Move over Michele Bachmann. Here comes the 2016 Republican presidential field on the scientifically indisputable but ideologically fraught issue of vaccination.
You may recall Bachmann’s campaign implosion in 2011, when the then-Minnesota congresswoman warned of “very dangerous consequences” of the HPV vaccine, citing a woman whose daughter “suffered mental retardation as a result.”
This week, Kentucky Sen. Rand Paul performed a full Bachmann, with a Lazio twist (Rick Lazio, the New York congressman whose 2000 Senate campaign against Hillary Clinton foundered after an overaggressive debate performance).
Paul proved that a medical degree provides no inoculation against scientific illiteracy, suggesting that vaccines could cause “profound mental disorders.” And he made Lazio look, well, gentlemanly, instructing CNBC’s Kelly Evans to “calm down a bit here, Kelly” and, finger to lips, shushing her in midsentence during a discussion on tax policy.
Yes, he actually said “shhh.” And, yes, you can almost hear Hillary Clinton laughing in anticipatory delight. Rarely has a single interview offered double grounds for presidential disqualification. Paul shot himself first in one foot and then the other.
Monday’s Republican vaccination follies began with New Jersey Gov. Chris Christie, whose gaffe ended up seeming rather statesmanlike after he was out-crazied by Paul.
Christie, on a European tour to spiff up his foreign policy credentials, was asked whether parents should have their children vaccinated.
“We vaccinate ours, and so, you know, that’s the best expression I can give you of my opinion,” Christie said. “You know it’s much more important what you think as a parent than what you think as a public official. And that’s what we do. But I also understand that parents need to have some measure of choice in things as well, so that’s the balance that the government has to decide.”
Whoa — this is the same Chris Christie who had no hesitation about imposing mandatory, and medically unnecessary, quarantines on health-care workers returning from Ebola-ravaged countries?
Quarantine Christie was happy to spout off about governors’ responsibility to protect public safety. Now, Vaccination Christie is all about parental choice versus public officials. Christie is consistent only in that he was against the best scientific evidence both times.
You know Christie had a problem because his office in Trenton issued a swift clarification: “The governor believes vaccines are an important public health protection and with a disease like measles there is no question kids should be vaccinated.”
Paul made Christie look like Jonas Salk. “I have heard of many tragic cases of walking, talking, normal children who wound up with profound mental disorders after vaccines,” he told Evans. “I’m not arguing vaccines are a bad idea. I think they are a good thing. But I think the parent should have some input. The state doesn’t own your children. Parents own the children, and it’s an issue of freedom and public health.”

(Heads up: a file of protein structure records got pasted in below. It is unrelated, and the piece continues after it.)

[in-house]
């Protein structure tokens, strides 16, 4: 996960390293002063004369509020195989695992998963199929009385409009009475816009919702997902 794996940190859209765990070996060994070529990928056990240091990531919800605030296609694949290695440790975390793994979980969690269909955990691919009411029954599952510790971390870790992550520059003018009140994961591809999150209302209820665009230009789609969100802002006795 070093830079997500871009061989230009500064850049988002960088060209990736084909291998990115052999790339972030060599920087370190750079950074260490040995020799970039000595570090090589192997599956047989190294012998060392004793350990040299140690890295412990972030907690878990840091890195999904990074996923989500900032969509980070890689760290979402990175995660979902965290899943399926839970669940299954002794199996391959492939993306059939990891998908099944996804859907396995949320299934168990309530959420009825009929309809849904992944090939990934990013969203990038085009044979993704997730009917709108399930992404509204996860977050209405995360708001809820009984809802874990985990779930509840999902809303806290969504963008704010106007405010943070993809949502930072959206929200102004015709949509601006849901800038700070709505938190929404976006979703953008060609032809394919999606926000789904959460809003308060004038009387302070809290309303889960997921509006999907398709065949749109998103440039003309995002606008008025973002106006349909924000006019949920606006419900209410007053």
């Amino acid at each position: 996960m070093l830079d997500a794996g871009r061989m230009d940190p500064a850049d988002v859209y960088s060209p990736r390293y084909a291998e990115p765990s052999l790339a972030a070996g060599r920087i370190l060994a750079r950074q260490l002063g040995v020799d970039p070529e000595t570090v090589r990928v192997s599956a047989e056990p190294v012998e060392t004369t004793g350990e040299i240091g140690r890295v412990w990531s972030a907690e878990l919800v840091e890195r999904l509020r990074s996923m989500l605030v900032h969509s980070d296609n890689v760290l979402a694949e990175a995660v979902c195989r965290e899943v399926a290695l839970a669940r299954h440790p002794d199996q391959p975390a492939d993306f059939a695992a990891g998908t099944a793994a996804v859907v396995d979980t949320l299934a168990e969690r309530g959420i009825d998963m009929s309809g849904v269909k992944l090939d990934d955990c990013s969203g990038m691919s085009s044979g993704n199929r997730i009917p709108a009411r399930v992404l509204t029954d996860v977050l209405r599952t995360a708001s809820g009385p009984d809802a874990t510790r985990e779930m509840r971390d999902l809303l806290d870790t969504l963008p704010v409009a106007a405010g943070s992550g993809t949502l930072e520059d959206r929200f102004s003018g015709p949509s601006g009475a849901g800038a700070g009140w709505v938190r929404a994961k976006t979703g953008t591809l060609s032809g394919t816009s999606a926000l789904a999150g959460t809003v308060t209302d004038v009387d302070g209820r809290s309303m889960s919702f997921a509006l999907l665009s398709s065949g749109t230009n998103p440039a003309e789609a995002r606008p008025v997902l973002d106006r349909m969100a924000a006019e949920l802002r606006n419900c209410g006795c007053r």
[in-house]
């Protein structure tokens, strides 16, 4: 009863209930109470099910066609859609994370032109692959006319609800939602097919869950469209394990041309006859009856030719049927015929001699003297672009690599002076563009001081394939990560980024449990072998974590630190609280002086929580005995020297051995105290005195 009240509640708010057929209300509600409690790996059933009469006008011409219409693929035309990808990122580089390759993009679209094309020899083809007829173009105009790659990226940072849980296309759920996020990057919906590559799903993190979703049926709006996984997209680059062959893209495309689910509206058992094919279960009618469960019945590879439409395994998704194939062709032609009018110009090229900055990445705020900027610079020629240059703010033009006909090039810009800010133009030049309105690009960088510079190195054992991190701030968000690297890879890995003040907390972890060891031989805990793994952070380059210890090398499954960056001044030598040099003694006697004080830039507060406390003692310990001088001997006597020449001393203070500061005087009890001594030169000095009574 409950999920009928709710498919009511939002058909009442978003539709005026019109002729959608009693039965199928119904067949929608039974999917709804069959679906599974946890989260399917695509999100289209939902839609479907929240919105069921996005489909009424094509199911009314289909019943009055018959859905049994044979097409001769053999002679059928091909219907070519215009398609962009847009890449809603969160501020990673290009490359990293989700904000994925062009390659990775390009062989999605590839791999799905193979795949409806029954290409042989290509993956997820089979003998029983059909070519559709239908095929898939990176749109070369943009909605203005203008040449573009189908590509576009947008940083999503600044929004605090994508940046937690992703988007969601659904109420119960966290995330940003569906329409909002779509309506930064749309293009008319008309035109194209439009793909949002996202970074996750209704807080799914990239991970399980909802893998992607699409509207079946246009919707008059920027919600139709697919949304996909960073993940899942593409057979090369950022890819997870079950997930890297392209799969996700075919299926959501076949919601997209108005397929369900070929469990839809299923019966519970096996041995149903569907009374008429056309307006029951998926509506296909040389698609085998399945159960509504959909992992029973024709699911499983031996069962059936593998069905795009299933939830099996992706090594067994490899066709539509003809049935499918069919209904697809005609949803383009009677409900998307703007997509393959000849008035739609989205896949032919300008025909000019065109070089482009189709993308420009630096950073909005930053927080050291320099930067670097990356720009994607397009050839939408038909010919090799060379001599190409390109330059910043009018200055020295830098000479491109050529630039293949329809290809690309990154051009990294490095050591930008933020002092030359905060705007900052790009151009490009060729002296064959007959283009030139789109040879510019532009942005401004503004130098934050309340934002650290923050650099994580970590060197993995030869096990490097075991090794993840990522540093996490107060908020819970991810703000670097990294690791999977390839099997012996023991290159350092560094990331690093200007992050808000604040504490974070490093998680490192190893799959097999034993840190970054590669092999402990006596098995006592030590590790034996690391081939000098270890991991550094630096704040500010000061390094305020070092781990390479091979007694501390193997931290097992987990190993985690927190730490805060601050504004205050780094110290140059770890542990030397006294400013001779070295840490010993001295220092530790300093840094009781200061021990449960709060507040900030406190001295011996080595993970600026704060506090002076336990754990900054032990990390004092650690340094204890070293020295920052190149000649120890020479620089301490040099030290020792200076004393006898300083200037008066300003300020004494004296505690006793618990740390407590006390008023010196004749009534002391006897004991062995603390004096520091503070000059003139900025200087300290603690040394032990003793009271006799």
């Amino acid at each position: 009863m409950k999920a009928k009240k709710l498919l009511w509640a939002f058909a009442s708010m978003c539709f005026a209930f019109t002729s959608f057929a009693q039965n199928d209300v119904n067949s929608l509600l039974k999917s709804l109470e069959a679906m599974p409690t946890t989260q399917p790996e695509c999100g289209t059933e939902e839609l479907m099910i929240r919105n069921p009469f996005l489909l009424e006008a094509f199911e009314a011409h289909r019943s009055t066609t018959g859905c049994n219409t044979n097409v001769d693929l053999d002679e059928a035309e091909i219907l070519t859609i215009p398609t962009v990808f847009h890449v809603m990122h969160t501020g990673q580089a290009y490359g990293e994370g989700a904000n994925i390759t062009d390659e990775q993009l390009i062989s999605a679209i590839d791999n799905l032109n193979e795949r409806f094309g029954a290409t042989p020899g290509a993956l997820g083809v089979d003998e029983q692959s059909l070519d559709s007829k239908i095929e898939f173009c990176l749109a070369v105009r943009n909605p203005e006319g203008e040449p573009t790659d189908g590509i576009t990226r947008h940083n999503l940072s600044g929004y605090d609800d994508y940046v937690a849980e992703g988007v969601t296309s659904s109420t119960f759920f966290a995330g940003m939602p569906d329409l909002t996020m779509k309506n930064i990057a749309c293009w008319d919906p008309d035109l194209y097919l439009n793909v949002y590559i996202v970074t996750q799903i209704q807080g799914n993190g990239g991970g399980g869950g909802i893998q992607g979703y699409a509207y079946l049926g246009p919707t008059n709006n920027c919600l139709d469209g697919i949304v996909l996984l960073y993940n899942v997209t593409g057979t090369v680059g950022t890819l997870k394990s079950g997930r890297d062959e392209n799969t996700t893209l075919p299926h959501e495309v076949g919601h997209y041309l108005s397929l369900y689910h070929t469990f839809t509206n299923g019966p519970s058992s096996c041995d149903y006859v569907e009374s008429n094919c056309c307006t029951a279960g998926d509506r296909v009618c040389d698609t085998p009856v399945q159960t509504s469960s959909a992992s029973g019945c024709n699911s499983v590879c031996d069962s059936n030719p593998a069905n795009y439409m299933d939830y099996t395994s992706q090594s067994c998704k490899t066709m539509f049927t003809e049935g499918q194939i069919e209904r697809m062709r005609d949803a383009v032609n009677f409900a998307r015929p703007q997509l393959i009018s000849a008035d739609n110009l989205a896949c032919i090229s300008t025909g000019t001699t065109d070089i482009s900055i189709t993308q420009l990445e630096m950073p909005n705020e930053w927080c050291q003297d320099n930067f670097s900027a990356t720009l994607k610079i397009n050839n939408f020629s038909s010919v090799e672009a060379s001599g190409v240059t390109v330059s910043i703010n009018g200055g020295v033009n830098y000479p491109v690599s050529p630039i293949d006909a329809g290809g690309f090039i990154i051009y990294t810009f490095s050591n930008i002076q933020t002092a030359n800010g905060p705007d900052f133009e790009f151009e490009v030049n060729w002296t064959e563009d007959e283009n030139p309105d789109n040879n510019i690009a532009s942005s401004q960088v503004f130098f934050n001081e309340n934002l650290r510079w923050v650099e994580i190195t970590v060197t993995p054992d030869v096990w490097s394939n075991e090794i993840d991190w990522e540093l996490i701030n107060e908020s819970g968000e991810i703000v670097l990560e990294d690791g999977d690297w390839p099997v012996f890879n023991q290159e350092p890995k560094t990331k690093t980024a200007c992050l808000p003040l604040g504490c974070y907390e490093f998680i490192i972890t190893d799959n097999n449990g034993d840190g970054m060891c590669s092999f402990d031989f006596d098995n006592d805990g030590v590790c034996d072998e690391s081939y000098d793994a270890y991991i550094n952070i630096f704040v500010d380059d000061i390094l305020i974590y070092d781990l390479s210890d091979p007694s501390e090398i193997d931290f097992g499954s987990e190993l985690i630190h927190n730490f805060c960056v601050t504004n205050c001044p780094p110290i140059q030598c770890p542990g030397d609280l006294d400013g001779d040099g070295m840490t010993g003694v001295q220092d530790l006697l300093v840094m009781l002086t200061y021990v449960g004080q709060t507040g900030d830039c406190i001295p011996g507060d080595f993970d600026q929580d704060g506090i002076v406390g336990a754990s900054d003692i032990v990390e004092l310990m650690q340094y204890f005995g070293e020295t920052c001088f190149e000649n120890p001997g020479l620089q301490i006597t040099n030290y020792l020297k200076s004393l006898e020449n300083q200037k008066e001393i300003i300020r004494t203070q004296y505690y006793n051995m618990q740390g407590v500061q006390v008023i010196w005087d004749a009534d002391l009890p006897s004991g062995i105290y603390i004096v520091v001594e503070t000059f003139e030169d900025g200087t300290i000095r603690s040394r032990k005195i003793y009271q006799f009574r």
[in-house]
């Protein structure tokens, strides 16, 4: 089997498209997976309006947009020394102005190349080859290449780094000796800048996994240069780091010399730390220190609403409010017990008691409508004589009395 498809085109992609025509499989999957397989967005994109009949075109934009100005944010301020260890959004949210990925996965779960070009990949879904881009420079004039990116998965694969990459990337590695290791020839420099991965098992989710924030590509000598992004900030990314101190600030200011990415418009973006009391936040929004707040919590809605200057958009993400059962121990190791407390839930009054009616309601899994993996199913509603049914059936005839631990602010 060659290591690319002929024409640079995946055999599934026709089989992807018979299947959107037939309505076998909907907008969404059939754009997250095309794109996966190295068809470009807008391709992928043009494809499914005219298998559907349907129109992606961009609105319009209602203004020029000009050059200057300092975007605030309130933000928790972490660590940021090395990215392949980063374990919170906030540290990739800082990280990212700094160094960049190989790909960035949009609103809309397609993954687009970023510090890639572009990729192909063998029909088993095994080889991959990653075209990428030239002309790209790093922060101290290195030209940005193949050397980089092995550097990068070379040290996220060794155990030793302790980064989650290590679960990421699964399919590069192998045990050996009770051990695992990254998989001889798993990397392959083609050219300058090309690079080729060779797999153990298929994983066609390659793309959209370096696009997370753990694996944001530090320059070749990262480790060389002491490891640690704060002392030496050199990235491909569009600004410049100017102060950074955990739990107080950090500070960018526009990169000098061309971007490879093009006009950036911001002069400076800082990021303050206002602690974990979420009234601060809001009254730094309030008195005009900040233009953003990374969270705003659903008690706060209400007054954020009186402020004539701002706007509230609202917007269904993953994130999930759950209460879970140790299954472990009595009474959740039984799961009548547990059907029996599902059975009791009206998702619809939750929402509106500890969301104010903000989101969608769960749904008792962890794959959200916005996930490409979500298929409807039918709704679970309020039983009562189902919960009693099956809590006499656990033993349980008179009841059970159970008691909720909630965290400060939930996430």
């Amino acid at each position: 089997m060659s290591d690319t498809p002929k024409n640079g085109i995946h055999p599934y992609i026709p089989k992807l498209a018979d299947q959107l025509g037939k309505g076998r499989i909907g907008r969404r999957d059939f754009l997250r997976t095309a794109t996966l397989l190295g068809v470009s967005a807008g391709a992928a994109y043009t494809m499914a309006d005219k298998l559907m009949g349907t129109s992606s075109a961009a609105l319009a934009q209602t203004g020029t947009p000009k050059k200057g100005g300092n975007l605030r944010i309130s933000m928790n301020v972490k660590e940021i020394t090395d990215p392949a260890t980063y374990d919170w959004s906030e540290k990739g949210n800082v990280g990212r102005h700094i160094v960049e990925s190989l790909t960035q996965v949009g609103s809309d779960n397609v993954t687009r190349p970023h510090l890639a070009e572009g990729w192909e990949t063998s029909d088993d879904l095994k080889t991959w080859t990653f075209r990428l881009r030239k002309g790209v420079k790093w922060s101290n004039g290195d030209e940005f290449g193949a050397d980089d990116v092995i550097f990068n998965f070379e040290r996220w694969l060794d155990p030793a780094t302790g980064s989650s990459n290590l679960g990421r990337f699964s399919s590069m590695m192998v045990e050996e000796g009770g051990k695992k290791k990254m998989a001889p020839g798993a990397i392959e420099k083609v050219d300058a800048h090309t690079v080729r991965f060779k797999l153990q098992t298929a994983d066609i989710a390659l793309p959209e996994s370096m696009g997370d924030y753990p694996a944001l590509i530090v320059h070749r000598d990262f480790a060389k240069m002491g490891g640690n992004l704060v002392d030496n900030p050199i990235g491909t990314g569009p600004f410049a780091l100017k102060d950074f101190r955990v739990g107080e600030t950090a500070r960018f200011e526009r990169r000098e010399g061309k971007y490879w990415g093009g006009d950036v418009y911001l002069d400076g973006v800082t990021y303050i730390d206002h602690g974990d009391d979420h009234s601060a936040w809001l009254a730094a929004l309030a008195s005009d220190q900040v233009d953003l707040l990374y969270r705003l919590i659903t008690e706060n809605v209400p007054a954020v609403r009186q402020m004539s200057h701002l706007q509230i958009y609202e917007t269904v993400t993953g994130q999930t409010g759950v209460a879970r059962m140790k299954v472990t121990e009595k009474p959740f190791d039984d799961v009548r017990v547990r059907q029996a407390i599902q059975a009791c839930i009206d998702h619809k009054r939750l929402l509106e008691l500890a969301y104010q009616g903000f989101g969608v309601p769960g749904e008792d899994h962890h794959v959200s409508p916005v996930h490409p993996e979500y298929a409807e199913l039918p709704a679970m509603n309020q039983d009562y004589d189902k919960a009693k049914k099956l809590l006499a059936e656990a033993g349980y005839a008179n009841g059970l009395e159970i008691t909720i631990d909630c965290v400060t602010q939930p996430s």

Where to start? For one, Dr. Paul, confusing correlation with causation. For another, ignoring the overwhelming scientific evidence refuting suspicions of vaccine-induced autism or other disorders.
And then there is Paul’s creepy phrasing about who “owns” children. Um, no one? Government and parents play a dual role — not in ownership of children, but in protecting them. And there are broad categories in which government (that is, society as a whole) has long decided, correctly, that child safety cannot solely be left to parental discretion.
Thus, from the moment they leave the hospital, children must be buckled into car seats and later into seat belts. They must attend school. They cannot purchase cigarettes or alcohol, or work extended hours or in unsafe occupations.
If anything, vaccination presents an easier case for trumping parental rights, not just because the safety concerns are so overblown but because the risk of failure to immunize extends beyond the individual child.
In some (rare) cases, vaccines don’t work. In others, children and adults have underlying medical conditions, leaving their immune systems too compromised to be safely vaccinated. One family’s irrational decision not to vaccinate threatens other families’ children as well.
The current debate is useful not just because of the measles outbreak that began in California and is spreading alarmingly. The conversation will help illuminate would-be presidents’ attitudes about the proper roles of both science (how to assess the evidence on climate change, for example) and government (when it should step in, when it should leave individuals alone).
At the moment, anyway, this episode also demonstrates that, as big as it is, the GOP presidential field enjoys no herd immunity from ideological blindness.